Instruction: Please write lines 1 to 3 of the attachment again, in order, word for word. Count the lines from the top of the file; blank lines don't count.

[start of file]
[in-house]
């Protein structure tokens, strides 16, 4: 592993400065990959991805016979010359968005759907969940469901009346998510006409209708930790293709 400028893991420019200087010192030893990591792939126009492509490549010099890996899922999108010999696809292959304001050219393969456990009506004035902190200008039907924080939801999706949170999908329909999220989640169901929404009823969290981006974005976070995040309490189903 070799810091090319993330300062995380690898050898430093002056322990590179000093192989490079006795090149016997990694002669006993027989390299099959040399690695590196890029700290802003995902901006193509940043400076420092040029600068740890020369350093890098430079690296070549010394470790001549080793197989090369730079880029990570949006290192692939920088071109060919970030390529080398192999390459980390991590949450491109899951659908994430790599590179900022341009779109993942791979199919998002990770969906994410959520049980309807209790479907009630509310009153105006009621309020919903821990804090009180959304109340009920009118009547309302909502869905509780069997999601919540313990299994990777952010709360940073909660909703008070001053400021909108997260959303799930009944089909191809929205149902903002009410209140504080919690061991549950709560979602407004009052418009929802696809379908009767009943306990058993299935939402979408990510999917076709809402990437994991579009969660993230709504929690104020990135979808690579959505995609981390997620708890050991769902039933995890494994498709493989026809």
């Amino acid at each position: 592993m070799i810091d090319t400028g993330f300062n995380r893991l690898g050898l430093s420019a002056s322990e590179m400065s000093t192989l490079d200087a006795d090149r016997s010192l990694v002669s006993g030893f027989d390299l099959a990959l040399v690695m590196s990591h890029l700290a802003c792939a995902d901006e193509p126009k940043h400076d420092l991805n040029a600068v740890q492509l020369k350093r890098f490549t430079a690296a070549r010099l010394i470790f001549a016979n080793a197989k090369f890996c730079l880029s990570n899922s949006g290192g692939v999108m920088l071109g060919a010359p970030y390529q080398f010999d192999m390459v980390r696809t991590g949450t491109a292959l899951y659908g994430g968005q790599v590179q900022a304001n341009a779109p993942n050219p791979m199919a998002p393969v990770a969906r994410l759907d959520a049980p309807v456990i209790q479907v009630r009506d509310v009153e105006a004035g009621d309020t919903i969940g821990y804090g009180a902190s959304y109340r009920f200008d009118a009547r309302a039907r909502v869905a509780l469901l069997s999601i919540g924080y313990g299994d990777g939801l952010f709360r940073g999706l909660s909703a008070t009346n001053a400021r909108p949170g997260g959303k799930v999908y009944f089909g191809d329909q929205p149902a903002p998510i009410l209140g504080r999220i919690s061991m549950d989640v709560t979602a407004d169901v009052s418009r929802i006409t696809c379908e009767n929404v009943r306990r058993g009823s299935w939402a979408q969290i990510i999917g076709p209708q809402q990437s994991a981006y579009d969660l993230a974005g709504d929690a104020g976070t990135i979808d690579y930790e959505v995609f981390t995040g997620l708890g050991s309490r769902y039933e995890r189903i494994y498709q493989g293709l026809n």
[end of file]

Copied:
[in-house]
């Protein structure tokens, strides 16, 4: 592993400065990959991805016979010359968005759907969940469901009346998510006409209708930790293709 400028893991420019200087010192030893990591792939126009492509490549010099890996899922999108010999696809292959304001050219393969456990009506004035902190200008039907924080939801999706949170999908329909999220989640169901929404009823969290981006974005976070995040309490189903 070799810091090319993330300062995380690898050898430093002056322990590179000093192989490079006795090149016997990694002669006993027989390299099959040399690695590196890029700290802003995902901006193509940043400076420092040029600068740890020369350093890098430079690296070549010394470790001549080793197989090369730079880029990570949006290192692939920088071109060919970030390529080398192999390459980390991590949450491109899951659908994430790599590179900022341009779109993942791979199919998002990770969906994410959520049980309807209790479907009630509310009153105006009621309020919903821990804090009180959304109340009920009118009547309302909502869905509780069997999601919540313990299994990777952010709360940073909660909703008070001053400021909108997260959303799930009944089909191809929205149902903002009410209140504080919690061991549950709560979602407004009052418009929802696809379908009767009943306990058993299935939402979408990510999917076709809402990437994991579009969660993230709504929690104020990135979808690579959505995609981390997620708890050991769902039933995890494994498709493989026809």
């Amino acid at each position: 592993m070799i810091d090319t400028g993330f300062n995380r893991l690898g050898l430093s420019a002056s322990e590179m400065s000093t192989l490079d200087a006795d090149r016997s010192l990694v002669s006993g030893f027989d390299l099959a990959l040399v690695m590196s990591h890029l700290a802003c792939a995902d901006e193509p126009k940043h400076d420092l991805n040029a600068v740890q492509l020369k350093r890098f490549t430079a690296a070549r010099l010394i470790f001549a016979n080793a197989k090369f890996c730079l880029s990570n899922s949006g290192g692939v999108m920088l071109g060919a010359p970030y390529q080398f010999d192999m390459v980390r696809t991590g949450t491109a292959l899951y659908g994430g968005q790599v590179q900022a304001n341009a779109p993942n050219p791979m199919a998002p393969v990770a969906r994410l759907d959520a049980p309807v456990i209790q479907v009630r009506d509310v009153e105006a004035g009621d309020t919903i969940g821990y804090g009180a902190s959304y109340r009920f200008d009118a009547r309302a039907r909502v869905a509780l469901l069997s999601i919540g924080y313990g299994d990777g939801l952010f709360r940073g999706l909660s909703a008070t009346n001053a400021r909108p949170g997260g959303k799930v999908y009944f089909g191809d329909q929205p149902a903002p998510i009410l209140g504080r999220i919690s061991m549950d989640v709560t979602a407004d169901v009052s418009r929802i006409t696809c379908e009767n929404v009943r306990r058993g009823s299935w939402a979408q969290i990510i999917g076709p209708q809402q990437s994991a981006y579009d969660l993230a974005g709504d929690a104020g976070t990135i979808d690579y930790e959505v995609f981390t995040g997620l708890g050991s309490r769902y039933e995890r189903i494994y498709q493989g293709l026809n």